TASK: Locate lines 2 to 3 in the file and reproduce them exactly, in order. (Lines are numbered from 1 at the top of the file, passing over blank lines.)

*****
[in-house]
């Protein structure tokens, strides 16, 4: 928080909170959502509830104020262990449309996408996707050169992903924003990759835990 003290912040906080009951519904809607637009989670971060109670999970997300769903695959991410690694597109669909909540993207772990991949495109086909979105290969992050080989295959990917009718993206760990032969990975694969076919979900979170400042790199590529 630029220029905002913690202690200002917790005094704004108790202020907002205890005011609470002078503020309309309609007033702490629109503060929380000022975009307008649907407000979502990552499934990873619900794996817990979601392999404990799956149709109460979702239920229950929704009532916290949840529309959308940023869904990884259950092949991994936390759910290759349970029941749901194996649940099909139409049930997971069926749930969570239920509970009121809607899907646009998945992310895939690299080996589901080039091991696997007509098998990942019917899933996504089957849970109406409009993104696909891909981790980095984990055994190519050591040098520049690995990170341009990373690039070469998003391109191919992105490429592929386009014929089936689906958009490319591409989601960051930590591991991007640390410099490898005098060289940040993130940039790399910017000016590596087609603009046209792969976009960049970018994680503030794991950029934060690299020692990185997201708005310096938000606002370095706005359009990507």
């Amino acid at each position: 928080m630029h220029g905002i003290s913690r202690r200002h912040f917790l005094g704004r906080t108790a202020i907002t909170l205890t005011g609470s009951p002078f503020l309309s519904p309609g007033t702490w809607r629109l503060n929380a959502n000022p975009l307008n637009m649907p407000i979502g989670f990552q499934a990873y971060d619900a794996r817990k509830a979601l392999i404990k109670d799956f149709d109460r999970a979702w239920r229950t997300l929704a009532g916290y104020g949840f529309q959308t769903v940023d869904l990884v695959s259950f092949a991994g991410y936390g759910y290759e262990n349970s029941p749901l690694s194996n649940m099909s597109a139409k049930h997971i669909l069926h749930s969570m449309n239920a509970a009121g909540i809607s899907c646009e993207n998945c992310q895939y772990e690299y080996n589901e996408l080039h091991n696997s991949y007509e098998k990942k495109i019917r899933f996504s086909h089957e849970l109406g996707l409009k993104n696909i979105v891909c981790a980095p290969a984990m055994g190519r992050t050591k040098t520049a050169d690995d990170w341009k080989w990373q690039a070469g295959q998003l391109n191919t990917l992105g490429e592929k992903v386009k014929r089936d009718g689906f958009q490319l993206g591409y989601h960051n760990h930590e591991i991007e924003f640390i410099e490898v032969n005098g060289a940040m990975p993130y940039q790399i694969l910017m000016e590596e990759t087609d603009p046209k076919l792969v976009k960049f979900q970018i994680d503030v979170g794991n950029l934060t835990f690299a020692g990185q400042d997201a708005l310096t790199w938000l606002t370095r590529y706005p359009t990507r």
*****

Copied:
């Protein structure tokens, strides 16, 4: 928080909170959502509830104020262990449309996408996707050169992903924003990759835990 003290912040906080009951519904809607637009989670971060109670999970997300769903695959991410690694597109669909909540993207772990991949495109086909979105290969992050080989295959990917009718993206760990032969990975694969076919979900979170400042790199590529 630029220029905002913690202690200002917790005094704004108790202020907002205890005011609470002078503020309309309609007033702490629109503060929380000022975009307008649907407000979502990552499934990873619900794996817990979601392999404990799956149709109460979702239920229950929704009532916290949840529309959308940023869904990884259950092949991994936390759910290759349970029941749901194996649940099909139409049930997971069926749930969570239920509970009121809607899907646009998945992310895939690299080996589901080039091991696997007509098998990942019917899933996504089957849970109406409009993104696909891909981790980095984990055994190519050591040098520049690995990170341009990373690039070469998003391109191919992105490429592929386009014929089936689906958009490319591409989601960051930590591991991007640390410099490898005098060289940040993130940039790399910017000016590596087609603009046209792969976009960049970018994680503030794991950029934060690299020692990185997201708005310096938000606002370095706005359009990507």
């Amino acid at each position: 928080m630029h220029g905002i003290s913690r202690r200002h912040f917790l005094g704004r906080t108790a202020i907002t909170l205890t005011g609470s009951p002078f503020l309309s519904p309609g007033t702490w809607r629109l503060n929380a959502n000022p975009l307008n637009m649907p407000i979502g989670f990552q499934a990873y971060d619900a794996r817990k509830a979601l392999i404990k109670d799956f149709d109460r999970a979702w239920r229950t997300l929704a009532g916290y104020g949840f529309q959308t769903v940023d869904l990884v695959s259950f092949a991994g991410y936390g759910y290759e262990n349970s029941p749901l690694s194996n649940m099909s597109a139409k049930h997971i669909l069926h749930s969570m449309n239920a509970a009121g909540i809607s899907c646009e993207n998945c992310q895939y772990e690299y080996n589901e996408l080039h091991n696997s991949y007509e098998k990942k495109i019917r899933f996504s086909h089957e849970l109406g996707l409009k993104n696909i979105v891909c981790a980095p290969a984990m055994g190519r992050t050591k040098t520049a050169d690995d990170w341009k080989w990373q690039a070469g295959q998003l391109n191919t990917l992105g490429e592929k992903v386009k014929r089936d009718g689906f958009q490319l993206g591409y989601h960051n760990h930590e591991i991007e924003f640390i410099e490898v032969n005098g060289a940040m990975p993130y940039q790399i694969l910017m000016e590596e990759t087609d603009p046209k076919l792969v976009k960049f979900q970018i994680d503030v979170g794991n950029l934060t835990f690299a020692g990185q400042d997201a708005l310096t790199w938000l606002t370095r590529y706005p359009t990507r």